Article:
APP. CASE NO.24/84


In the appeal of











Hannah, C.J.

The appellant in this case was convicted by Hassanali A. C. J. of murder and, extenuating circumstances having been found, was sentenced to eight years imprisonment. He now appeals against conviction and sentence.

The appellant did not give evidence at the trial, but there was admitted in evidence at the trial without objection an affidavit which he had sworn in support of a bail application. In that affidavit the appellant claimed that the deceased, the woman with whom he had been living for more than four years, met her death accidentally in the following circumstances. He said that he returned to their flat on 2nd April, 1983 at about 9p.m. and found the front door barricaded from inside with items of furniture.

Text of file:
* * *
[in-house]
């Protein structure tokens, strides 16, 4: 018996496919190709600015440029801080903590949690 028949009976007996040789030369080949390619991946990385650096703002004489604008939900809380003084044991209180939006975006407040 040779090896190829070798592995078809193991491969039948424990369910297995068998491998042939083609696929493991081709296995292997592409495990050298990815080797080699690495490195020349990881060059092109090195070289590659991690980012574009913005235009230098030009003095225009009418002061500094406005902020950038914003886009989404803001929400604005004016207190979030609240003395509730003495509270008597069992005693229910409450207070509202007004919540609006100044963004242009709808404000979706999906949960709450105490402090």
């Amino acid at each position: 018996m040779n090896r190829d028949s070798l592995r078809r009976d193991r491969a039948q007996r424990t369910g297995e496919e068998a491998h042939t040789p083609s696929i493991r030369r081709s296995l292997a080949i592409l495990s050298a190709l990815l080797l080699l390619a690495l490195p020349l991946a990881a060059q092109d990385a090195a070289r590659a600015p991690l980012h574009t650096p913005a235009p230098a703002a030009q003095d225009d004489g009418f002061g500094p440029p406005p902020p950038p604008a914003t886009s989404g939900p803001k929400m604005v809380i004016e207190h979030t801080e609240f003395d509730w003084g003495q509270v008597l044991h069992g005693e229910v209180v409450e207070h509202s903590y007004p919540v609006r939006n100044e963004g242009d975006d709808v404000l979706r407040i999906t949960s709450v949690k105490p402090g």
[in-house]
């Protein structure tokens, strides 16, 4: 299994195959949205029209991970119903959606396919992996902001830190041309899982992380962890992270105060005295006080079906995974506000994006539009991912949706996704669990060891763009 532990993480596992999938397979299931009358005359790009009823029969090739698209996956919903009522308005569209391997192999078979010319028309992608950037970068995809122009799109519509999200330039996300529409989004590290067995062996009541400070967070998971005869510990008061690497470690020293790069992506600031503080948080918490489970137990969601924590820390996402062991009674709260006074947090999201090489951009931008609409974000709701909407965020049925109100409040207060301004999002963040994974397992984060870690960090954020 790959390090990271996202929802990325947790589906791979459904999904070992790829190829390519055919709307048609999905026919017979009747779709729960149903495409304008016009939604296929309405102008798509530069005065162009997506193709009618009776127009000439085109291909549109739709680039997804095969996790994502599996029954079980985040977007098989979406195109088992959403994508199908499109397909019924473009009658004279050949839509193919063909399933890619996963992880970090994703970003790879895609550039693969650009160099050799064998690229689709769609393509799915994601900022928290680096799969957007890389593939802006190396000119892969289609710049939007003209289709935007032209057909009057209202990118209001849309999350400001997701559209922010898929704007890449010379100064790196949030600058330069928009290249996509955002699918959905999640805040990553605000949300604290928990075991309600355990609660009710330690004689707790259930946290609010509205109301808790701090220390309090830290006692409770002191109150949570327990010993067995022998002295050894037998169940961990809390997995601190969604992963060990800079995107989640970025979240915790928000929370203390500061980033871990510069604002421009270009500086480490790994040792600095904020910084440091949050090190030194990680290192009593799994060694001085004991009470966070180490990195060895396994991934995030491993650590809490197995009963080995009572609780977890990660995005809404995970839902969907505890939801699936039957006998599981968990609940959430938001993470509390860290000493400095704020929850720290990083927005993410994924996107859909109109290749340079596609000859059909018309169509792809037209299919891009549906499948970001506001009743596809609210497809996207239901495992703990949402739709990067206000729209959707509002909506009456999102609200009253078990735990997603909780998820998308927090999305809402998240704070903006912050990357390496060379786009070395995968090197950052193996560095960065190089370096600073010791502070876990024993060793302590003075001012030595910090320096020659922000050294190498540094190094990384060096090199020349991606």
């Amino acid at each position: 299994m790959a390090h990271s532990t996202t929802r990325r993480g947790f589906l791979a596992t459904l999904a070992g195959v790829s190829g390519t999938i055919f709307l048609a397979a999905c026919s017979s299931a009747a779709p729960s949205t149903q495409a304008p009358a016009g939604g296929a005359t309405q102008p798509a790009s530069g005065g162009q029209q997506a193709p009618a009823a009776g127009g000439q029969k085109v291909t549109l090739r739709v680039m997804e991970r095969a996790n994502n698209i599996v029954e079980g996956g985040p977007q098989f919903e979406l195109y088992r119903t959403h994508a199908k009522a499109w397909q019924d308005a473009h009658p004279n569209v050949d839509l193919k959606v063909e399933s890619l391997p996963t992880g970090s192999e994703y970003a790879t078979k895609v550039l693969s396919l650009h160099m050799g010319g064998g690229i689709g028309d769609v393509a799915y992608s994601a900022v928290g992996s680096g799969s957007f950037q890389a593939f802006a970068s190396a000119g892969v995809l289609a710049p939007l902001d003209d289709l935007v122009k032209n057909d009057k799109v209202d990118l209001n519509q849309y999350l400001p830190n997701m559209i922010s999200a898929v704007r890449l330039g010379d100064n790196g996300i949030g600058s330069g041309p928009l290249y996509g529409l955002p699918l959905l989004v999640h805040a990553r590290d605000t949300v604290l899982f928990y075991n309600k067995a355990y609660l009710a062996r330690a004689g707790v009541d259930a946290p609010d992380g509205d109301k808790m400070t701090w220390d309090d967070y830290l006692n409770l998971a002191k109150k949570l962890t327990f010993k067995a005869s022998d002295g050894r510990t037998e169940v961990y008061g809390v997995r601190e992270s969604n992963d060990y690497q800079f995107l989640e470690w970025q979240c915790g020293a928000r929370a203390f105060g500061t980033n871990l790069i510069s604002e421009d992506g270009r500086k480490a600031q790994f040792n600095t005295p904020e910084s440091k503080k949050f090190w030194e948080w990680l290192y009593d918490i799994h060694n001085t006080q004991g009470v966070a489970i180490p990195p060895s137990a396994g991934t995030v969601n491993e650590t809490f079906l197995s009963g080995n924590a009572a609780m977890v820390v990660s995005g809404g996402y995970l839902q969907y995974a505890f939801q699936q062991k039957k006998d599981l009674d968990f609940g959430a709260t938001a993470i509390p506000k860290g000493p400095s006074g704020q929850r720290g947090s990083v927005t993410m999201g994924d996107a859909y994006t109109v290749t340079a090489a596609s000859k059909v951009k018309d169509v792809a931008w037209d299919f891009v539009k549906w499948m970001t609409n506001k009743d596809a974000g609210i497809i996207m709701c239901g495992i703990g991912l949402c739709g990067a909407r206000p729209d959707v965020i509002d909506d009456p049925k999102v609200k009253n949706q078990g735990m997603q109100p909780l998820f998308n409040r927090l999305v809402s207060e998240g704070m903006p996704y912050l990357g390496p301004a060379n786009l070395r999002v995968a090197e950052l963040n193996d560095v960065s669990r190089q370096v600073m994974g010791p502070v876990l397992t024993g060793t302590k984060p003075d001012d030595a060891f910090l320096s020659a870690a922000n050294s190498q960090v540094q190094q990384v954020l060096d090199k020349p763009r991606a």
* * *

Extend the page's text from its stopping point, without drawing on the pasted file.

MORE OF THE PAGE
He forced his way in and discovered that the deceased had locked herself in a spare bedroom. He said be heard a male voice within the bedroom but as there was no response to his knocking he retired to bed and fell asleep. He checked the door of the spare bedroom at about midnight and, having found it still locked, again retired to his bed.

At about 5a.m. he again awoke and heard the door of the spare bedroom being opened and some conversation taking place between the deceased and a man. He said he went to his bedroom door and caught sight of a man just leaving the flat by the front door. He intended to follow the man to identify him but the deceased rushed forward, caught hold of him and pushed him back into the bedroom. There then ensued a scuffle between the two of them resulting in the appellant falling backwards by the bed with the deceased on top of him. The affidavit continues:

"I struggled to rise, and deceased locked her teeth on my ear. In great pain I grasped deceased's head and pushed her away desperately. She finally let loose and I threw her off me. When I recovered a little, I noticed that deceased was lying prostrate and breathing with difficulty."